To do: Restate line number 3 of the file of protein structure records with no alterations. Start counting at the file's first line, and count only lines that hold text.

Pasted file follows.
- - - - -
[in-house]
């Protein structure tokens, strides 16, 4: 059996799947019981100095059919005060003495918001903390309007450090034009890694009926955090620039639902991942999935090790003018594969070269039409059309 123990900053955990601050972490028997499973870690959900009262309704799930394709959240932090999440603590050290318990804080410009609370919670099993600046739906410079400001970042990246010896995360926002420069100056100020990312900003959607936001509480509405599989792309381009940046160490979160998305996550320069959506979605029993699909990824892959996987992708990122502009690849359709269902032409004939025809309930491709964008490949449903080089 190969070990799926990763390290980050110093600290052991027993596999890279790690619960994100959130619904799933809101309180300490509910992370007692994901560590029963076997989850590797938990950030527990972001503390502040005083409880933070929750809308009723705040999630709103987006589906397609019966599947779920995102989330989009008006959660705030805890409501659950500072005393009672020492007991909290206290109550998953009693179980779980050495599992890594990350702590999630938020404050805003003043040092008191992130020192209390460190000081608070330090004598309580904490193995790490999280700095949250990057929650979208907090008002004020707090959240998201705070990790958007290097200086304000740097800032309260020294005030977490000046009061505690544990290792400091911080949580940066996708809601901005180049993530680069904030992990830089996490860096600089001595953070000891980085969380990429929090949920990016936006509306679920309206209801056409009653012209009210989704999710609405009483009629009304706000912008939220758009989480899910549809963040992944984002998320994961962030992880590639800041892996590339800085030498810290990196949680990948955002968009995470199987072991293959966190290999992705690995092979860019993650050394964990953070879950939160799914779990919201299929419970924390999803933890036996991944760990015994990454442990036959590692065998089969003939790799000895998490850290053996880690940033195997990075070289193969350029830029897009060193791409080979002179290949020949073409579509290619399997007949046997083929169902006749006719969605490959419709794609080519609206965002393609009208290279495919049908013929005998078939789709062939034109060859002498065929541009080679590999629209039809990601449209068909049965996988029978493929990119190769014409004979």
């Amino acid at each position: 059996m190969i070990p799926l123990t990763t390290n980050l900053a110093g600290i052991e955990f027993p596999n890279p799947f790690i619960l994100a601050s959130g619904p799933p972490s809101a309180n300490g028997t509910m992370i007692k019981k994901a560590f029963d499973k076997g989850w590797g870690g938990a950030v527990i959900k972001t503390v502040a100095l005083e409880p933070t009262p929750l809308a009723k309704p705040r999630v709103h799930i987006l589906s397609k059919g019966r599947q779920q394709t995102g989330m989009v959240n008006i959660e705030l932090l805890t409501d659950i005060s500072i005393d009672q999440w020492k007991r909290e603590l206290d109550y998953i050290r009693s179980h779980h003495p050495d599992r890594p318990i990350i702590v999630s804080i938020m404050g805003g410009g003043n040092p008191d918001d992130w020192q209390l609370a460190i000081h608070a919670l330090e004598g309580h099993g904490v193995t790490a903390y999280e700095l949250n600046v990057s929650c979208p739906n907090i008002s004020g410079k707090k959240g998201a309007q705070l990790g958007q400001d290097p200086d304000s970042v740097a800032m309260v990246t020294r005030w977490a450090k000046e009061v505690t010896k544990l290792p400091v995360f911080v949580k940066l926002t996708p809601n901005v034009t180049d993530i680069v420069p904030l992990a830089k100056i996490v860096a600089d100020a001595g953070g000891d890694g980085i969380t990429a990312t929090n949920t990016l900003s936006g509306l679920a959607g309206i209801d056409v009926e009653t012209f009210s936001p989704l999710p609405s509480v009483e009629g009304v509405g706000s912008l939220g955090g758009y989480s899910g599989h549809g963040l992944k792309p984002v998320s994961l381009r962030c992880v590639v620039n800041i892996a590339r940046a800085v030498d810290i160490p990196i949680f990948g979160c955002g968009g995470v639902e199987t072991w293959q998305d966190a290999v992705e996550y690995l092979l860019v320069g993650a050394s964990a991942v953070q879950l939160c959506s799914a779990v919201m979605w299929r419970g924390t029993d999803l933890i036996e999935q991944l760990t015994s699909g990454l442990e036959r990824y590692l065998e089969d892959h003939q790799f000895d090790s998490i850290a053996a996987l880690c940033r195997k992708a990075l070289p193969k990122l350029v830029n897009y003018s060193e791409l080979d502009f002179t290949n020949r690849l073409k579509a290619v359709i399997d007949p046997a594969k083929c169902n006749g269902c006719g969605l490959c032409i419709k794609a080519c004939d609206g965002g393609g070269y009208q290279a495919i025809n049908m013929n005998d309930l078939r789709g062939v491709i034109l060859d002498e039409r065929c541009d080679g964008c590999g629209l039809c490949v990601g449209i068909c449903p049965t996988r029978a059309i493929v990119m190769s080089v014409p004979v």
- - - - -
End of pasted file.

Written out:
């Amino acid at each position: 059996m190969i070990p799926l123990t990763t390290n980050l900053a110093g600290i052991e955990f027993p596999n890279p799947f790690i619960l994100a601050s959130g619904p799933p972490s809101a309180n300490g028997t509910m992370i007692k019981k994901a560590f029963d499973k076997g989850w590797g870690g938990a950030v527990i959900k972001t503390v502040a100095l005083e409880p933070t009262p929750l809308a009723k309704p705040r999630v709103h799930i987006l589906s397609k059919g019966r599947q779920q394709t995102g989330m989009v959240n008006i959660e705030l932090l805890t409501d659950i005060s500072i005393d009672q999440w020492k007991r909290e603590l206290d109550y998953i050290r009693s179980h779980h003495p050495d599992r890594p318990i990350i702590v999630s804080i938020m404050g805003g410009g003043n040092p008191d918001d992130w020192q209390l609370a460190i000081h608070a919670l330090e004598g309580h099993g904490v193995t790490a903390y999280e700095l949250n600046v990057s929650c979208p739906n907090i008002s004020g410079k707090k959240g998201a309007q705070l990790g958007q400001d290097p200086d304000s970042v740097a800032m309260v990246t020294r005030w977490a450090k000046e009061v505690t010896k544990l290792p400091v995360f911080v949580k940066l926002t996708p809601n901005v034009t180049d993530i680069v420069p904030l992990a830089k100056i996490v860096a600089d100020a001595g953070g000891d890694g980085i969380t990429a990312t929090n949920t990016l900003s936006g509306l679920a959607g309206i209801d056409v009926e009653t012209f009210s936001p989704l999710p609405s509480v009483e009629g009304v509405g706000s912008l939220g955090g758009y989480s899910g599989h549809g963040l992944k792309p984002v998320s994961l381009r962030c992880v590639v620039n800041i892996a590339r940046a800085v030498d810290i160490p990196i949680f990948g979160c955002g968009g995470v639902e199987t072991w293959q998305d966190a290999v992705e996550y690995l092979l860019v320069g993650a050394s964990a991942v953070q879950l939160c959506s799914a779990v919201m979605w299929r419970g924390t029993d999803l933890i036996e999935q991944l760990t015994s699909g990454l442990e036959r990824y590692l065998e089969d892959h003939q790799f000895d090790s998490i850290a053996a996987l880690c940033r195997k992708a990075l070289p193969k990122l350029v830029n897009y003018s060193e791409l080979d502009f002179t290949n020949r690849l073409k579509a290619v359709i399997d007949p046997a594969k083929c169902n006749g269902c006719g969605l490959c032409i419709k794609a080519c004939d609206g965002g393609g070269y009208q290279a495919i025809n049908m013929n005998d309930l078939r789709g062939v491709i034109l060859d002498e039409r065929c541009d080679g964008c590999g629209l039809c490949v990601g449209i068909c449903p049965t996988r029978a059309i493929v990119m190769s080089v014409p004979v």